In recent lessons with students I'm frequently asked how do you learn a tune? Many people say "listen to the original recording and memorize it" and I agree. Although that statement is true, I believe there are many other approaches that can be considered. Not every one learns the same way and that can cause a road block and/or discouragement on the path to learning a new tune. Personally, I have three steps that I adhere to when learning a new tune.
The first step is listening to the tune via the original record and hopefully liking what I'm hearing. I haven't found many original recordings that I don't like, but there are some which brings up my next point. Many times we can't connect to a melody because we haven't found a way that is interesting to our ears and because of that we struggle learning that tune. I'm not saying putting a melody in a different possibly more difficult time signature or new reharmonization or something extreme but I am advocating that maybe hearing the melody to another groove could help. Maybe there's lots of different things musically going on in the original recording (drum fills that vary the time feel, shifting chords that catch your attention, more complexity). I learned tunes like Wayne Shorter's "Black Nile" in a salsa groove, Miles Davis "So What?" in a funk groove and many other tunes to different grooves which made me more interested in the melody. It's cause and effect, if you're not interested then normally there will be no focus on the tune which now is preventing progress. While I listen to the original recording I also try to incorporate listening to the version that I like best and usually end up comparing the two and what is happening amongst the two recordings.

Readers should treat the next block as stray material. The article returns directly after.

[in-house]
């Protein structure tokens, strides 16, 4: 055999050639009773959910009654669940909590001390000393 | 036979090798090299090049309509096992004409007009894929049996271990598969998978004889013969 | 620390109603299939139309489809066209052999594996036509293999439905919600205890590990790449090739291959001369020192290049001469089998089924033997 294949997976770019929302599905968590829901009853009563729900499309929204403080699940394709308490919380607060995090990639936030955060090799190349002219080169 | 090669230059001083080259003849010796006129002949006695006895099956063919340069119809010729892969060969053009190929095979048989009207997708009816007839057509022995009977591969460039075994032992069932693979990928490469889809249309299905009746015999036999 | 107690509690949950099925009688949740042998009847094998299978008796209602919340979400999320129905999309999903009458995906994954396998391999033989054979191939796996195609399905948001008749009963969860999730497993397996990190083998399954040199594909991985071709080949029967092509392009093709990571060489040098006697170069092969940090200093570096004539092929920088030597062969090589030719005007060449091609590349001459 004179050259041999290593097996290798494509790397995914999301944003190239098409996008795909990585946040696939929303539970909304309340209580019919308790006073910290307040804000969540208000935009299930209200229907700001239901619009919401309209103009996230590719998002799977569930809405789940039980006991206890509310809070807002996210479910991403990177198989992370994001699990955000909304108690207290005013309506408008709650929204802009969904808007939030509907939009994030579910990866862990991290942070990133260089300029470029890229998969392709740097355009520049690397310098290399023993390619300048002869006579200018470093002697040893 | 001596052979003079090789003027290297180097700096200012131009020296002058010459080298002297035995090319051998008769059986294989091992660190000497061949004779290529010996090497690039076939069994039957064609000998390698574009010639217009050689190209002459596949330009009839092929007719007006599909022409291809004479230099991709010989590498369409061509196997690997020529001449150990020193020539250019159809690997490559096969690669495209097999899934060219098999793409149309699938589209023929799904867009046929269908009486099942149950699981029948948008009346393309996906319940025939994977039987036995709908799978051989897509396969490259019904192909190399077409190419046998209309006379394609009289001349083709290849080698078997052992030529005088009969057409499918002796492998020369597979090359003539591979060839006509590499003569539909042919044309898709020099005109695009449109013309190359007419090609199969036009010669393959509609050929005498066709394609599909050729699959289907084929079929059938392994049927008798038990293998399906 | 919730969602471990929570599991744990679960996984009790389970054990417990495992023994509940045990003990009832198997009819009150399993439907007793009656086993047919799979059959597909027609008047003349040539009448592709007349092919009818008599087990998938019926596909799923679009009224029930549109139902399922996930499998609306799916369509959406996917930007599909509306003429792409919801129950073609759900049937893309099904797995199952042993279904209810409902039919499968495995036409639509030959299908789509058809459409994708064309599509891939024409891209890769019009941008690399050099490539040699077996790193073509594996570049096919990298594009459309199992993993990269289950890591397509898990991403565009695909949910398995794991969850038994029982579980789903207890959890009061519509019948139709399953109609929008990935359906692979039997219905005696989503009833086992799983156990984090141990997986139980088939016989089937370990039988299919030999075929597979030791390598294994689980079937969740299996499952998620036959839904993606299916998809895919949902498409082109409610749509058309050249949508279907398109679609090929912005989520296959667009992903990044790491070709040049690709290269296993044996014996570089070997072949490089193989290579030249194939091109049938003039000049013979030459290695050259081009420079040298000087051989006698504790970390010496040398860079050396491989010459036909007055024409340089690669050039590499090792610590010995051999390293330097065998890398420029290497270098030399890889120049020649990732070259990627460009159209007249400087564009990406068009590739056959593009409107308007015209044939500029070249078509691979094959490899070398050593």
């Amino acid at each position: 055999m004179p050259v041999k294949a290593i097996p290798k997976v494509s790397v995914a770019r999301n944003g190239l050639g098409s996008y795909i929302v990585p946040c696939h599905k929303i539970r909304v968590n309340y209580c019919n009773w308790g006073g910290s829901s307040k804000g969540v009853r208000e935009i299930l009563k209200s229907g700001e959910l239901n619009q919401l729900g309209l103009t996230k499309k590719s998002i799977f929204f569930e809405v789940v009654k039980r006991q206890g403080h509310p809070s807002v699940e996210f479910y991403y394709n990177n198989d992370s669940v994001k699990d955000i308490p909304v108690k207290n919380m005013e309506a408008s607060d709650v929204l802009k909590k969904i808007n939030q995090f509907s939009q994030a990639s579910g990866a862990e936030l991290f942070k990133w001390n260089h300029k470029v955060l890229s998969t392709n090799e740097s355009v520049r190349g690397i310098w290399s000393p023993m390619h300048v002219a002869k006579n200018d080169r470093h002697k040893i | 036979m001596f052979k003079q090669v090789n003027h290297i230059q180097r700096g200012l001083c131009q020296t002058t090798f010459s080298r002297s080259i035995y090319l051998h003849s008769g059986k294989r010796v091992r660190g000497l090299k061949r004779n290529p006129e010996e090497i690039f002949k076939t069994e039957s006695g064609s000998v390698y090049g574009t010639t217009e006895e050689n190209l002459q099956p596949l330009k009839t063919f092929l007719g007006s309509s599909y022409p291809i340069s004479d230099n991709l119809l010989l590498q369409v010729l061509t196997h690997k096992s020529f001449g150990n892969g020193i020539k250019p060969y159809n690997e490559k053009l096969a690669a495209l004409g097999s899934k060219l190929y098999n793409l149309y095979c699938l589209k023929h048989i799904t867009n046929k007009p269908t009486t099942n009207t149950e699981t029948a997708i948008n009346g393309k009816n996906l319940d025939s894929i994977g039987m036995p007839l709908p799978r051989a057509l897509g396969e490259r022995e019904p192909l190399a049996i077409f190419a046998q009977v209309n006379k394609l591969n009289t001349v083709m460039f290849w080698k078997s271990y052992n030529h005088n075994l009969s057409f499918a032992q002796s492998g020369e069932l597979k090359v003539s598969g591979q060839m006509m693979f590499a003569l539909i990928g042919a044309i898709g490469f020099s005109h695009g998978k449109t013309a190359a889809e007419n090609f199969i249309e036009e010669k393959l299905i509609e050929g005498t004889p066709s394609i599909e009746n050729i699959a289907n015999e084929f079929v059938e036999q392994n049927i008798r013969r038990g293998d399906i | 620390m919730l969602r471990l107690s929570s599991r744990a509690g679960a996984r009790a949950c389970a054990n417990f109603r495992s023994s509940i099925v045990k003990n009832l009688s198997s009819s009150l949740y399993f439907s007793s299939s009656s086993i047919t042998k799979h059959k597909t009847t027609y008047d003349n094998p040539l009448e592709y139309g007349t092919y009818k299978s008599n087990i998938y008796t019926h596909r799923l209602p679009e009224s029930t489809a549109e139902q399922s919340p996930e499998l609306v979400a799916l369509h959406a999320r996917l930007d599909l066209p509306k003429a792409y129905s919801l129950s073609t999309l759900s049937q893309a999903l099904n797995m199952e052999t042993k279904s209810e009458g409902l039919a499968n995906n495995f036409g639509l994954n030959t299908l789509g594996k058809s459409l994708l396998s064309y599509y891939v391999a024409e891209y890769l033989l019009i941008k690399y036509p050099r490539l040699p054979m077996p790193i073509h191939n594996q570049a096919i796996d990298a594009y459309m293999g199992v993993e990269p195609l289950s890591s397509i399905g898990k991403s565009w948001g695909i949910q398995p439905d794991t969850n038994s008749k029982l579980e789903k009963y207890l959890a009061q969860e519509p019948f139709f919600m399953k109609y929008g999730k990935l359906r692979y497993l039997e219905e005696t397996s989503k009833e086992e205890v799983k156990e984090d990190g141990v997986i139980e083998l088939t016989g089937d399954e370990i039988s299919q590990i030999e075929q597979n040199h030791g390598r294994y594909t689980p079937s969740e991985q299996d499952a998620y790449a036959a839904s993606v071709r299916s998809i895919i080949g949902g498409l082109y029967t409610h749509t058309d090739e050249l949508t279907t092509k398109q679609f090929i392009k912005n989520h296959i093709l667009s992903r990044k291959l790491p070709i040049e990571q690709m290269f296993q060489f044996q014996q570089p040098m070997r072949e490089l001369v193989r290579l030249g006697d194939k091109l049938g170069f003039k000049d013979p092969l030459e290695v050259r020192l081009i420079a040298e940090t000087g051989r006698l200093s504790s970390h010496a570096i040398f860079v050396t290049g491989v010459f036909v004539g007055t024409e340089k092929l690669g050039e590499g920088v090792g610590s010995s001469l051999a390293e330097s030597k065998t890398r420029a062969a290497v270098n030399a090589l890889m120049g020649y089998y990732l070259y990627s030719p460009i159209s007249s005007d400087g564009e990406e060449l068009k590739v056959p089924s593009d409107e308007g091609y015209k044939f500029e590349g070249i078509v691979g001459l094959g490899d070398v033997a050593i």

Step two, I learn the melody enough to be able to sing along with the recording. For me this is the easiest part. I sing melodies/ solos every day and it has strengthened my ears because of it. I learned this method from internationally acclaimed trombonist, Wycliffe Gordon. His book "If you can sing it, you can play it!" is where I read about this my junior or senior year in high school. This method is crucial for any musician of any genre. Many if not all of my mentors and professors have been strong advocates of singing melodies and etudes to improve your ear. If your ear is not strong then you will have trouble with this at first. Worry not though friends, that is why we practice! To get better at things we're not so good at.
Step three, I pull out a lead sheet and then I read what is written down and compare the recording to the page. People might disagree with that, and that's okay! I'm a visual learner and other musicians might be too. While constantly trying to improve your ears, you should also spot check any discrepancies that you might have if you're not able to get exactly what's being playing on the recording. There are errors on both sides of the spectrum. Some recordings have wrong notes and some transcriptions also have wrong notes written. This is why we should incorporate both and compare them to each other. Typo's (wrong notes) happen in all sorts of music. I've found multiple in the Bird (Charlie Parker) Omni Book and some in Arban Characteristic studies (No.1 specifically). I only found that out though by playing through it and comparing me to the recording(s) I used. The flip side of that, listening to a recording hearing three different versions and then comparing the notes to the chord being played at the time and seeing if it fits melodically and harmonically. You can do this both aurally and by comparing a lead sheet to the recording.
I hope this helps you out! Please comment below with critique or agreement or share it with your friends! Or like it! By no means am I advocating for my method being correct, I'm just trying to share a method of mine with others who are looking for a new way and or wanting to try something new!
P.S. I know all of these post are late in the night, when I'm done practicing I like to think about education so I can be a better teacher. I'm such a nerd, haha!